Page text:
The short answer is that JUnit testing is usually done without a database as you want these tests to be atomic, easy to set up and fast to execute. I use EasyMock to mock out objects which make calls outside my application, eg database, web service, legacy system.
When you subsequently do system, integration or user acceptance testing, you will need a test database.
We use JUnit for both our unit tests and integration tests. The unit tests work as Roger described.
For the integration tests, we do access the database. For static data, we rely on the database being in a known state. For dynamic data, we insert it as the first step in our suite and delete it as the last step.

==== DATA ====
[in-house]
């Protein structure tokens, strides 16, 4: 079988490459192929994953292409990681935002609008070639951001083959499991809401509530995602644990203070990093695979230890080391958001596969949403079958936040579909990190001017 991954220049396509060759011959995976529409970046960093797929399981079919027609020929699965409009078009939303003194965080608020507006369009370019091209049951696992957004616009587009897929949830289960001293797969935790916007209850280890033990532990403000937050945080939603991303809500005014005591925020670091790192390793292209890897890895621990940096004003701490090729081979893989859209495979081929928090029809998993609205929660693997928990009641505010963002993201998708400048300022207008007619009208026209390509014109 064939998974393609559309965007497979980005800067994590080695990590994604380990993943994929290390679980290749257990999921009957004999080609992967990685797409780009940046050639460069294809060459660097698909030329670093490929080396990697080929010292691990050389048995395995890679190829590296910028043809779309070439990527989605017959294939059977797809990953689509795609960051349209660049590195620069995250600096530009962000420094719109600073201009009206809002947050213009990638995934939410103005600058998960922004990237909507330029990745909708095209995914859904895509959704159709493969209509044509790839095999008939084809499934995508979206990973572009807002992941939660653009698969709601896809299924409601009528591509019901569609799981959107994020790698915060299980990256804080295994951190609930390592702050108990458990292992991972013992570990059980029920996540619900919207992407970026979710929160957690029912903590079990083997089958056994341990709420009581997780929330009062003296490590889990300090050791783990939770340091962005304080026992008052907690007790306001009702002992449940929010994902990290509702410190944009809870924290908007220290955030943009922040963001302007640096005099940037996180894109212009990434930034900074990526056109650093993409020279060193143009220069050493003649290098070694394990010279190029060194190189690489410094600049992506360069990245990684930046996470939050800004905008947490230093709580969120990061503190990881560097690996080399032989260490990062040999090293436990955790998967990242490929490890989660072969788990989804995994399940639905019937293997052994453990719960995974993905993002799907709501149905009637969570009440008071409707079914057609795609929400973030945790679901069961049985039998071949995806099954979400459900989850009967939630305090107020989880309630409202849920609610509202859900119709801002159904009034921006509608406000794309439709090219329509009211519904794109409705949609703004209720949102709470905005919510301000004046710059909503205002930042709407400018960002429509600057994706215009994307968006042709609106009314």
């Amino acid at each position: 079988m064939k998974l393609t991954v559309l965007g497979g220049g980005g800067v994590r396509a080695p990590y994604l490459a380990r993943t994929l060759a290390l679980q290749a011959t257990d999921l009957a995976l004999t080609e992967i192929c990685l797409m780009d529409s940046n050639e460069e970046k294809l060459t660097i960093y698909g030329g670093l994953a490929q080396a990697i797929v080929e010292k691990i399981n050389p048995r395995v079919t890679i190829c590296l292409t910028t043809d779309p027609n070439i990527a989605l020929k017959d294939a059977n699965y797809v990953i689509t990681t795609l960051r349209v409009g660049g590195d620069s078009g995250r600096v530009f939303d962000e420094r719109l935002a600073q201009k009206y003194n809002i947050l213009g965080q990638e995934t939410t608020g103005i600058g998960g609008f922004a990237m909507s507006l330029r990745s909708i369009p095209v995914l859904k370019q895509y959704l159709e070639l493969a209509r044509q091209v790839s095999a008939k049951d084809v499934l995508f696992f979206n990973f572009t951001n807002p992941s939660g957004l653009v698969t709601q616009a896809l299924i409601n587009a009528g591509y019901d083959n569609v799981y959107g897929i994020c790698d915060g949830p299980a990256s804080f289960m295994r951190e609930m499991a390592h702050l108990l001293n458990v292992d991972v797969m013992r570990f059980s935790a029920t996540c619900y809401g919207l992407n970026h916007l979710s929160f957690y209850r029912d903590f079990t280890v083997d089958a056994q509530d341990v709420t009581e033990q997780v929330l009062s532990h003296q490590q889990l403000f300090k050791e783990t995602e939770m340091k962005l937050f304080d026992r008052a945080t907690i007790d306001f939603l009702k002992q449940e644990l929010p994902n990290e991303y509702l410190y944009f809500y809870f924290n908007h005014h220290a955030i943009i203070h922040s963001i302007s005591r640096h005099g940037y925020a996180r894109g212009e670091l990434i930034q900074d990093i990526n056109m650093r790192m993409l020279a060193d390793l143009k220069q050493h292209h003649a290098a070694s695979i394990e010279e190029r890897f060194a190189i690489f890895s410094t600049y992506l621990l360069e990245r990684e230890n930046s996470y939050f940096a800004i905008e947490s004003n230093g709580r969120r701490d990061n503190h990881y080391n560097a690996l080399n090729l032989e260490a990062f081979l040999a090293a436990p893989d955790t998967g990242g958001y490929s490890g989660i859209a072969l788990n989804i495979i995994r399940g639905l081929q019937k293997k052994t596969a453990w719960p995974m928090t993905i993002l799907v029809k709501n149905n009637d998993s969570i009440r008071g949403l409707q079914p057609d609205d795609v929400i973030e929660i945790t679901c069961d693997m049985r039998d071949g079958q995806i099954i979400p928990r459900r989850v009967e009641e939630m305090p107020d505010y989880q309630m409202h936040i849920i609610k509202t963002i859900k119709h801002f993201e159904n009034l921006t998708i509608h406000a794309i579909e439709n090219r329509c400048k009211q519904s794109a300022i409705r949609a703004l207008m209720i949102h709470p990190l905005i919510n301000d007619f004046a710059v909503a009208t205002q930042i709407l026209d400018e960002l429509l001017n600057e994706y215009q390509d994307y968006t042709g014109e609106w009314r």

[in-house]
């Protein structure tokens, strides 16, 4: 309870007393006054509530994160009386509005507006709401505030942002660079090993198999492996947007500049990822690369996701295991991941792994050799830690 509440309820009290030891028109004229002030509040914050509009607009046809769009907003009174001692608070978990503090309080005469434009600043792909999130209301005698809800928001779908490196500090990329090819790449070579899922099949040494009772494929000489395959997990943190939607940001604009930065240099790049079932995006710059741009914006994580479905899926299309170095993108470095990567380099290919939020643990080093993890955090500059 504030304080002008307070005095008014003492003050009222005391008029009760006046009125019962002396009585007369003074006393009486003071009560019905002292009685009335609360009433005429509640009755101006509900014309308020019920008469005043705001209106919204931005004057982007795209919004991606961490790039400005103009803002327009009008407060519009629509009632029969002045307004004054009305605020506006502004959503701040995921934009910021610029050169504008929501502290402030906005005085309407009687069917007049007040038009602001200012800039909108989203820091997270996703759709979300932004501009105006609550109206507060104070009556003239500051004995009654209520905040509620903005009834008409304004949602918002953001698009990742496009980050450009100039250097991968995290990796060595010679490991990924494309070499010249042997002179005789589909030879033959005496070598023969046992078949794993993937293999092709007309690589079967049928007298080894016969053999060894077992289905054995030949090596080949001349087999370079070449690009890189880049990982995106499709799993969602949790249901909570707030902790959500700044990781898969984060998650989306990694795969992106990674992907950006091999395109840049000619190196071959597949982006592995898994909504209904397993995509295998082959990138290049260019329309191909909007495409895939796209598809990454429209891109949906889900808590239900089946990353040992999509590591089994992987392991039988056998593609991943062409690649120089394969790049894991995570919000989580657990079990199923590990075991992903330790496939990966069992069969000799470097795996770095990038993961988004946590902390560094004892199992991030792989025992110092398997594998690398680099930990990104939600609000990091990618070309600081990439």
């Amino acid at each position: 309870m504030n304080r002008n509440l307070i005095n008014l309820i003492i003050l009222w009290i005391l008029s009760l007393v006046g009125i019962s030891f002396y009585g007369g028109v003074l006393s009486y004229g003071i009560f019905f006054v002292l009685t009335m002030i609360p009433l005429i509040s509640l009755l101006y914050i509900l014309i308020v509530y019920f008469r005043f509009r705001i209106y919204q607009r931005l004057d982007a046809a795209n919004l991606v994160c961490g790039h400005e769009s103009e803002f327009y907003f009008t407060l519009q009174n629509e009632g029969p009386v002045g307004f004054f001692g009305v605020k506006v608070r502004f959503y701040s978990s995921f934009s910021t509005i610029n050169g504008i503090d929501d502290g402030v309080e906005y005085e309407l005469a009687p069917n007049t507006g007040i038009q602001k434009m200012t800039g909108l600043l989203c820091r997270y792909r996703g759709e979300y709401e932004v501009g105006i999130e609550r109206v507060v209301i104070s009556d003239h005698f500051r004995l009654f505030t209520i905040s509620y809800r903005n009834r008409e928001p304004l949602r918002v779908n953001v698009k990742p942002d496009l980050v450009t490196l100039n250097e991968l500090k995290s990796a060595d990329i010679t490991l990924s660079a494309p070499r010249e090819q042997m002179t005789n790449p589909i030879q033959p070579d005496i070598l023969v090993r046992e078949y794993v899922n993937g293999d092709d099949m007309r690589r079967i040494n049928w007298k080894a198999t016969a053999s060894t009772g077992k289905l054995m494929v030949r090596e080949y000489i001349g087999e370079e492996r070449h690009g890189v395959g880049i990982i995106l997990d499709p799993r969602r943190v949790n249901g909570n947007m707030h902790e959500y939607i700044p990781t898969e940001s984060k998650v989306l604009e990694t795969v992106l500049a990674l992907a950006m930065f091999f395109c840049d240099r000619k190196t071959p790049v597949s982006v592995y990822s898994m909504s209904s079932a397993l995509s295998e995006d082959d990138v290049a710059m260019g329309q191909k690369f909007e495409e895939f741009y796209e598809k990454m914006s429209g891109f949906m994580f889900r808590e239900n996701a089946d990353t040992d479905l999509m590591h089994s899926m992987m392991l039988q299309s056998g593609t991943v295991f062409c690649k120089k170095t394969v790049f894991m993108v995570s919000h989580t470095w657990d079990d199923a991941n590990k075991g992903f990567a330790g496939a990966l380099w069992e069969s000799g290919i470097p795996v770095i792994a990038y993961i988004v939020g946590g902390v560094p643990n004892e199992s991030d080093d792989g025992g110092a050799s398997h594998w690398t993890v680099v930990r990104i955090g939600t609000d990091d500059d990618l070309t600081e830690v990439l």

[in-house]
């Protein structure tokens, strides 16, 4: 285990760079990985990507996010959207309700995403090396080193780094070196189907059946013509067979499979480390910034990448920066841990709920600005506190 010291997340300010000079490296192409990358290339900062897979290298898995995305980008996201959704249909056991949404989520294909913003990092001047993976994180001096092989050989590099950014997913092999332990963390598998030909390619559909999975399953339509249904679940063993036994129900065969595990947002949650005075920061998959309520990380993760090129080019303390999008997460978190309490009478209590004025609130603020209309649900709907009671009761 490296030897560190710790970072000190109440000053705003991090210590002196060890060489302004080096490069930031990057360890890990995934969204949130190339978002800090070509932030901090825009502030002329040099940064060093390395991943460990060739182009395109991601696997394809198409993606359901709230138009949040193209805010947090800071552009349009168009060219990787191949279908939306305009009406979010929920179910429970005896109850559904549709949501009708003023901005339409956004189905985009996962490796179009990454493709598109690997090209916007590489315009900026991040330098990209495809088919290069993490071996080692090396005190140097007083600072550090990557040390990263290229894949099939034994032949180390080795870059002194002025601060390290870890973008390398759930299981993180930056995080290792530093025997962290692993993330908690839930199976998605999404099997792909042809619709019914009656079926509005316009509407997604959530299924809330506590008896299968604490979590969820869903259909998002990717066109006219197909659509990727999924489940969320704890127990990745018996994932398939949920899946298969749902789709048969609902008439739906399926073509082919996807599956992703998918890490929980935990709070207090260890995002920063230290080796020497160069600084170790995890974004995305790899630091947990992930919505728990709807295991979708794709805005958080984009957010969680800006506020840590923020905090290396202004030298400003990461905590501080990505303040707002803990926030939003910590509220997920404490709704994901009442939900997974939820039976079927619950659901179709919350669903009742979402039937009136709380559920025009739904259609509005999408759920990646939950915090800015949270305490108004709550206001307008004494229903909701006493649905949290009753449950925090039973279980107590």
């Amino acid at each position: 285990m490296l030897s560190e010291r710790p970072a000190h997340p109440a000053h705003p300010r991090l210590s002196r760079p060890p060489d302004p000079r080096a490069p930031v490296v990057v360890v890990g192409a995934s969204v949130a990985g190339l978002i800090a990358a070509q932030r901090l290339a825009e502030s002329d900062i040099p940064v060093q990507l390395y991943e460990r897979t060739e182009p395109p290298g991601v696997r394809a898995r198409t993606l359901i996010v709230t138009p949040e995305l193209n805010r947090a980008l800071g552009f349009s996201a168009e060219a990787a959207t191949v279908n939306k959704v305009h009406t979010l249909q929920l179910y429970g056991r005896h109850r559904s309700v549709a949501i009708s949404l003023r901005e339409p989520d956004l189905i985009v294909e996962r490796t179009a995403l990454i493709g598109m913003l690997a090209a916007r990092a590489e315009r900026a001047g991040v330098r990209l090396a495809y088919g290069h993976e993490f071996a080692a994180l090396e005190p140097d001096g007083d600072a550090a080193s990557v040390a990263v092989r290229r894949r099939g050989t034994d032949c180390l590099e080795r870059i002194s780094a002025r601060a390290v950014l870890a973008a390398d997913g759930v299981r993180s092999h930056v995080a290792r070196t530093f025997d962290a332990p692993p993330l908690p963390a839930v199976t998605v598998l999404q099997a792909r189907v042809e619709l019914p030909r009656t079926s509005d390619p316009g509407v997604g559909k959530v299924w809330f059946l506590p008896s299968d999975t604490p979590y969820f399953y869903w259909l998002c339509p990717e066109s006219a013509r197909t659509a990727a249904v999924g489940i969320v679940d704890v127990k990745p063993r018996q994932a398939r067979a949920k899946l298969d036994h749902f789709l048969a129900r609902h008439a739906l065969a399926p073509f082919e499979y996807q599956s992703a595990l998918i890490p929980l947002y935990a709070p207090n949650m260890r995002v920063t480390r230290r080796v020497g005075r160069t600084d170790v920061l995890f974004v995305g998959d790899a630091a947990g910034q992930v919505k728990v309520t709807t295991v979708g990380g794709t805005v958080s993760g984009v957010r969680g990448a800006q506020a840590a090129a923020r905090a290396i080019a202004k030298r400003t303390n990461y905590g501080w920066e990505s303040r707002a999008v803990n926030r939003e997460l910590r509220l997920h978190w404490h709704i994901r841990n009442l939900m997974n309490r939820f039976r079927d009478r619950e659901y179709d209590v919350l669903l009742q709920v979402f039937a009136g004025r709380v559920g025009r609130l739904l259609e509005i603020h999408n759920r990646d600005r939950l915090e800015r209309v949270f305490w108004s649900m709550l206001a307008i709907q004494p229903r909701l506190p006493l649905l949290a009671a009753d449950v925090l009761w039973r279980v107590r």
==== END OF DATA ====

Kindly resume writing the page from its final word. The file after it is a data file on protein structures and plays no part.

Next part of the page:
The actual test data is planned based on what business scenarios we want to test and what alternate/error paths can occur. We also look at what unexpected inputs can be passed in. These cover the negative testing cases.